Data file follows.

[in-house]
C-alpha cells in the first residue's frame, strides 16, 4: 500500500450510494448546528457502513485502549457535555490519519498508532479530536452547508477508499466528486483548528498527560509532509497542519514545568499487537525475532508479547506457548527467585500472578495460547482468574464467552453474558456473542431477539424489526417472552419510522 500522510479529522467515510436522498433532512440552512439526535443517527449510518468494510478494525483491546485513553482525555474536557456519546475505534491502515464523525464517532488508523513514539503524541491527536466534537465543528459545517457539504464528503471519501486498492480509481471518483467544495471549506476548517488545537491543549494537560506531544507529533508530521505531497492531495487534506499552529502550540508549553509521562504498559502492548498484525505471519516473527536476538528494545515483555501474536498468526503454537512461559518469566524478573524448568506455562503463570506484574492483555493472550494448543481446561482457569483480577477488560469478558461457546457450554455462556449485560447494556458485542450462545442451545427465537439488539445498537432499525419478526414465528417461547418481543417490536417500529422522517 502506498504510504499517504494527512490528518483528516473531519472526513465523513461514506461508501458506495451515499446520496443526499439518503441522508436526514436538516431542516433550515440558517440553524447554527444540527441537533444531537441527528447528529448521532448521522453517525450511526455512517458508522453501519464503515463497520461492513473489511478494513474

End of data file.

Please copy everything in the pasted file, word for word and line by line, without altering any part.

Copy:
[in-house]
C-alpha cells in the first residue's frame, strides 16, 4: 500500500450510494448546528457502513485502549457535555490519519498508532479530536452547508477508499466528486483548528498527560509532509497542519514545568499487537525475532508479547506457548527467585500472578495460547482468574464467552453474558456473542431477539424489526417472552419510522 500522510479529522467515510436522498433532512440552512439526535443517527449510518468494510478494525483491546485513553482525555474536557456519546475505534491502515464523525464517532488508523513514539503524541491527536466534537465543528459545517457539504464528503471519501486498492480509481471518483467544495471549506476548517488545537491543549494537560506531544507529533508530521505531497492531495487534506499552529502550540508549553509521562504498559502492548498484525505471519516473527536476538528494545515483555501474536498468526503454537512461559518469566524478573524448568506455562503463570506484574492483555493472550494448543481446561482457569483480577477488560469478558461457546457450554455462556449485560447494556458485542450462545442451545427465537439488539445498537432499525419478526414465528417461547418481543417490536417500529422522517 502506498504510504499517504494527512490528518483528516473531519472526513465523513461514506461508501458506495451515499446520496443526499439518503441522508436526514436538516431542516433550515440558517440553524447554527444540527441537533444531537441527528447528529448521532448521522453517525450511526455512517458508522453501519464503515463497520461492513473489511478494513474